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Storing live events in Redis sorted sets

  • avatar
  • Yann Sala√ľn
  • 09 April 2021

Live events

A feature was recently released on the project page on the Ulule website: live events. The main idea is to display recent events that happened on the project. The events may be of the following kind: "There has been X contributions in the last Y hours", "User foo published a news X minutes ago", "There are X users on the page", etc. And if a new event happens while the page is open, data is automatically updated "live", without refreshing.

This is what the feature looks like:

To see it in action, pickup a popular project on https://www.ulule.com/discover/ and just visit the project page.

How data in the webpage is updated live is an interesting topic, but in this article we focus on how data is stored on the backend, and how it can be updated and queried efficiently.

In particular the requirements are the following:

  • Some events are just counters, whereas other events are lists of objects: for example, we want the "User foo published a news X minutes ago" event to be an object with the link to the actual news.
  • Different event types have different expiration durations: we want the count of contributions during the latest 24h, but the name of the latest contributors only during the latest 30min.
  • Some events have a special expiration: they expire when the webpage is closed.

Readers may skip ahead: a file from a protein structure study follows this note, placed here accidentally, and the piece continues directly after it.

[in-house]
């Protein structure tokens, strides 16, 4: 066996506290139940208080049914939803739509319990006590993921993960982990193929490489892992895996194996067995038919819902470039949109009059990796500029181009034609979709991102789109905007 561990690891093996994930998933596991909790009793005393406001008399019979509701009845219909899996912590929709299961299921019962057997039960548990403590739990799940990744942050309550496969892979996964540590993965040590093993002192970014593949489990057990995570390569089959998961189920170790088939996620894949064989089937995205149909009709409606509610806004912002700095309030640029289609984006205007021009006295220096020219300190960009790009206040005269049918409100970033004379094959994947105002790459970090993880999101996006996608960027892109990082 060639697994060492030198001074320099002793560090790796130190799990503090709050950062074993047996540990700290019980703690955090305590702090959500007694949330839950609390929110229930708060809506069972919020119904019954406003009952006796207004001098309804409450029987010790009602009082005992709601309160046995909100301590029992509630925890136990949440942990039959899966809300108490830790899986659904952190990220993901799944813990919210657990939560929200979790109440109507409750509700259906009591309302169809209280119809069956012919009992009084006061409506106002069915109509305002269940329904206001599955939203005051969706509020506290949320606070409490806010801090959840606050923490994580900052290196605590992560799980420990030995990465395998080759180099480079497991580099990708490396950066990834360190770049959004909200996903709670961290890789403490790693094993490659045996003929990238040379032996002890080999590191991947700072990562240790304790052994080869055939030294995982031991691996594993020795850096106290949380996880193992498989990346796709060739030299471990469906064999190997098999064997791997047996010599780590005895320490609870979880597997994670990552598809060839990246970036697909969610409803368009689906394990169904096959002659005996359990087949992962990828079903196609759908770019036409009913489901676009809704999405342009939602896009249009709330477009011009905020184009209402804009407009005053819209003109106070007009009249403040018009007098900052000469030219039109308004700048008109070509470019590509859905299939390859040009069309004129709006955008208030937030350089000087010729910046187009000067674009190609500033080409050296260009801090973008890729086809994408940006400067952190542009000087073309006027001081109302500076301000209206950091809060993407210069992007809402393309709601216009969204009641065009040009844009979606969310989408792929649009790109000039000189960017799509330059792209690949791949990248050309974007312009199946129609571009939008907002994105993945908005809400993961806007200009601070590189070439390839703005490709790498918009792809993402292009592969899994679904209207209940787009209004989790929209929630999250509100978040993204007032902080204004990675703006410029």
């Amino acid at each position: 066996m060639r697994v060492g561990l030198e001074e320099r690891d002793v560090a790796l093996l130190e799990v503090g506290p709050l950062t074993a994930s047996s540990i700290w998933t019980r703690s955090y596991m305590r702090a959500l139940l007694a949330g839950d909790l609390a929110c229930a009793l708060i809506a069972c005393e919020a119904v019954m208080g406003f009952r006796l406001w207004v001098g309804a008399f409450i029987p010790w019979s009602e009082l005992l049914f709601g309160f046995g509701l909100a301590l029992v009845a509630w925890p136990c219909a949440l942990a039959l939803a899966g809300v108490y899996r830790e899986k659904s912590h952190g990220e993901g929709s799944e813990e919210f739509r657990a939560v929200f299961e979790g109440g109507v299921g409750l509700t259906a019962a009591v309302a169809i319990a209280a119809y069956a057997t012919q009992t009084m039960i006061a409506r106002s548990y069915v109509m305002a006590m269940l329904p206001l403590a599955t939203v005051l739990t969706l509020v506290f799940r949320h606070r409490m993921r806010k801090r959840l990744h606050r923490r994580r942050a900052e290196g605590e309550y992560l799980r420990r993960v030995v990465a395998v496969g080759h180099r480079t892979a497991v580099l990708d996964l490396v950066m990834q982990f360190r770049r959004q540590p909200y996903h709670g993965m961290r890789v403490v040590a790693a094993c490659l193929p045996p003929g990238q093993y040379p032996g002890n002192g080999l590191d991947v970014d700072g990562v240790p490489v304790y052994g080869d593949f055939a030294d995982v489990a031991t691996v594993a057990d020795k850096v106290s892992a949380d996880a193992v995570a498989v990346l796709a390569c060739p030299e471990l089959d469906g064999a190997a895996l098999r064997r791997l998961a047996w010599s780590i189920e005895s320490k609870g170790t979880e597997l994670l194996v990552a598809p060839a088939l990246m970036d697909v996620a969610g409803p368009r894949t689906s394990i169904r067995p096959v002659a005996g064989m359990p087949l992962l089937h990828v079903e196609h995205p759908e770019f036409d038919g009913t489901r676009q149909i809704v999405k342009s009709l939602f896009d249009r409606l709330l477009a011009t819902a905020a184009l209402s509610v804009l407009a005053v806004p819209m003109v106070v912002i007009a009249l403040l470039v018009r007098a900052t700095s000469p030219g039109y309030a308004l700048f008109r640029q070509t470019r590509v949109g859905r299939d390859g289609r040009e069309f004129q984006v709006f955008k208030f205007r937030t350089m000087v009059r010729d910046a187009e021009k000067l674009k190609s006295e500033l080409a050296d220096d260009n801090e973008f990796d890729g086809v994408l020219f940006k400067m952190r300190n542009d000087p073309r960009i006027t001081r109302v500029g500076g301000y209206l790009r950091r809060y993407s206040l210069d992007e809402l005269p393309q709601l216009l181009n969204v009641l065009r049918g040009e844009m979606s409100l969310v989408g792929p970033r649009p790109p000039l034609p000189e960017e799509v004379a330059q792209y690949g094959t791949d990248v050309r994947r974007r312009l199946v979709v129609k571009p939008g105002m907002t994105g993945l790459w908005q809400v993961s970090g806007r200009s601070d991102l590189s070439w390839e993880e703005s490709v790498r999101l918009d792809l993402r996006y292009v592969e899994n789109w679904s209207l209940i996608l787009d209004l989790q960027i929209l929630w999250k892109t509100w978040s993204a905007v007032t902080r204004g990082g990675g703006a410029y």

Redis

We decided to go with Redis as a datastore for this application, because it has the following properties:

  • It has pubsub features that may be useful for live updates.
  • Durability is not super important here. If there's a power cut, we may lose data, but data in this application is not critical anyway, the dataset can be rebuilt easily and will actually rebuild itself in ~24h (24h is the longest expiration duration of all the events we need to store). So we may just completely disable durability for maximum performance.
  • We already use Redis for a lot of other things, so it's not a problem for us to setup more instances.

Also, the sorted set data structure in Redis is a great fit for this kind of access pattern.

Let's make a brief introduction to this sorted set data structure:

  • It's a set of records where each record is sorted with a score.

Here we create a sorted set with popular Ulule projects, and where the score is the amount raised.

> ZADD projects 681046 noob-le-film
> ZADD projects 1246852 noob-le-jeu-video
> ZADD projects 532662 noob-lencyclopedie
> ZCARD projects
3
> ZRANGE projects 0 -1
1) "noob-lencyclopedie"
2) "noob-le-film"
3) "noob-le-jeu-video"

The ZADD command adds records to the sorted set, the ZCARD command returns the count of items in the sorted set, and the ZRANGE command returns a range of items. Items are zero-indexed, so 0 is the first item in the range, and negative indexes count from the end of the range, so -1 is the last item in the range.

The ZRANGE command supports a large range of options to query the sorted set in a different order or with different pagination parameters.

  • It's super simple (and efficient) to query and to delete by score range.

Here we query only the items that have a score > 1000000, and then we remove the items that have a score < 1000000.

> ZRANGEBYSCORE projects 1000000 +INF WITHSCORES